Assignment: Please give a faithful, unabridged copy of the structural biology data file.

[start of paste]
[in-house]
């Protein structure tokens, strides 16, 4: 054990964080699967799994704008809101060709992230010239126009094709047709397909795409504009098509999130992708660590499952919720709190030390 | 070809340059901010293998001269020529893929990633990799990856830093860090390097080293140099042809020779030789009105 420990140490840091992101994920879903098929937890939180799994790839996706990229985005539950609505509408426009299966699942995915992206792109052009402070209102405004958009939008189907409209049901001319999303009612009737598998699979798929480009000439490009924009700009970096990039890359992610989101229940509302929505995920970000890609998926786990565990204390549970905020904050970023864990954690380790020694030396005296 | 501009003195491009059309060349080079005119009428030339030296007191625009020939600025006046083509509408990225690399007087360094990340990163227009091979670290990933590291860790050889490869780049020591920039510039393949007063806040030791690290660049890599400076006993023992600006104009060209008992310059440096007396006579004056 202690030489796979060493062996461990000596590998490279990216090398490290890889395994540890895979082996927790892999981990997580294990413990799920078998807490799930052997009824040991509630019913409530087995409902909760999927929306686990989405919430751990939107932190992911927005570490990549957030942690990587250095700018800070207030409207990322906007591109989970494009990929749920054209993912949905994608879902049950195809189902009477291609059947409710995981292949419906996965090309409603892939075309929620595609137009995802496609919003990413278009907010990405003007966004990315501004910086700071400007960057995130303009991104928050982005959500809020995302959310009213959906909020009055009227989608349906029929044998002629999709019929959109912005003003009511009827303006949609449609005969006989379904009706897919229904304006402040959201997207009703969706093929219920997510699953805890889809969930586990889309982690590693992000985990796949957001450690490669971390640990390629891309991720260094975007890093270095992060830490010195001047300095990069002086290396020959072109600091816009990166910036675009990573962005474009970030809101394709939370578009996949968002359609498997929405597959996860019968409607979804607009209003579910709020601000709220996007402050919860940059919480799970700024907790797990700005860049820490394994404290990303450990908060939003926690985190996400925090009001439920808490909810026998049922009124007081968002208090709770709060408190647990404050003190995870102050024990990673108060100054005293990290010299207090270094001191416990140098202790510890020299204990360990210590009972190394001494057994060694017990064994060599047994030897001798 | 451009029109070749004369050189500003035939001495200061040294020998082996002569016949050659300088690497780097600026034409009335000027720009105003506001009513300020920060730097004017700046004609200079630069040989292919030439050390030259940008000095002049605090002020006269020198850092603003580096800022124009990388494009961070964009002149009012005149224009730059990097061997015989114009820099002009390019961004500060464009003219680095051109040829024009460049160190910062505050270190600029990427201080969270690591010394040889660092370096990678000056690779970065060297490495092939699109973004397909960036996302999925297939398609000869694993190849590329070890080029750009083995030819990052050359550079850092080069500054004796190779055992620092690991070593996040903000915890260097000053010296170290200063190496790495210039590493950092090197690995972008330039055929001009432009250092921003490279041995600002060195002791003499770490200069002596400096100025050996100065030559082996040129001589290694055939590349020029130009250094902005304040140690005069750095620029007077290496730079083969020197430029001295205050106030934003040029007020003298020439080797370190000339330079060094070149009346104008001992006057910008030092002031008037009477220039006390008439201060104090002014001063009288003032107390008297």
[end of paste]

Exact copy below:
[in-house]
């Protein structure tokens, strides 16, 4: 054990964080699967799994704008809101060709992230010239126009094709047709397909795409504009098509999130992708660590499952919720709190030390 | 070809340059901010293998001269020529893929990633990799990856830093860090390097080293140099042809020779030789009105 420990140490840091992101994920879903098929937890939180799994790839996706990229985005539950609505509408426009299966699942995915992206792109052009402070209102405004958009939008189907409209049901001319999303009612009737598998699979798929480009000439490009924009700009970096990039890359992610989101229940509302929505995920970000890609998926786990565990204390549970905020904050970023864990954690380790020694030396005296 | 501009003195491009059309060349080079005119009428030339030296007191625009020939600025006046083509509408990225690399007087360094990340990163227009091979670290990933590291860790050889490869780049020591920039510039393949007063806040030791690290660049890599400076006993023992600006104009060209008992310059440096007396006579004056 202690030489796979060493062996461990000596590998490279990216090398490290890889395994540890895979082996927790892999981990997580294990413990799920078998807490799930052997009824040991509630019913409530087995409902909760999927929306686990989405919430751990939107932190992911927005570490990549957030942690990587250095700018800070207030409207990322906007591109989970494009990929749920054209993912949905994608879902049950195809189902009477291609059947409710995981292949419906996965090309409603892939075309929620595609137009995802496609919003990413278009907010990405003007966004990315501004910086700071400007960057995130303009991104928050982005959500809020995302959310009213959906909020009055009227989608349906029929044998002629999709019929959109912005003003009511009827303006949609449609005969006989379904009706897919229904304006402040959201997207009703969706093929219920997510699953805890889809969930586990889309982690590693992000985990796949957001450690490669971390640990390629891309991720260094975007890093270095992060830490010195001047300095990069002086290396020959072109600091816009990166910036675009990573962005474009970030809101394709939370578009996949968002359609498997929405597959996860019968409607979804607009209003579910709020601000709220996007402050919860940059919480799970700024907790797990700005860049820490394994404290990303450990908060939003926690985190996400925090009001439920808490909810026998049922009124007081968002208090709770709060408190647990404050003190995870102050024990990673108060100054005293990290010299207090270094001191416990140098202790510890020299204990360990210590009972190394001494057994060694017990064994060599047994030897001798 | 451009029109070749004369050189500003035939001495200061040294020998082996002569016949050659300088690497780097600026034409009335000027720009105003506001009513300020920060730097004017700046004609200079630069040989292919030439050390030259940008000095002049605090002020006269020198850092603003580096800022124009990388494009961070964009002149009012005149224009730059990097061997015989114009820099002009390019961004500060464009003219680095051109040829024009460049160190910062505050270190600029990427201080969270690591010394040889660092370096990678000056690779970065060297490495092939699109973004397909960036996302999925297939398609000869694993190849590329070890080029750009083995030819990052050359550079850092080069500054004796190779055992620092690991070593996040903000915890260097000053010296170290200063190496790495210039590493950092090197690995972008330039055929001009432009250092921003490279041995600002060195002791003499770490200069002596400096100025050996100065030559082996040129001589290694055939590349020029130009250094902005304040140690005069750095620029007077290496730079083969020197430029001295205050106030934003040029007020003298020439080797370190000339330079060094070149009346104008001992006057910008030092002031008037009477220039006390008439201060104090002014001063009288003032107390008297």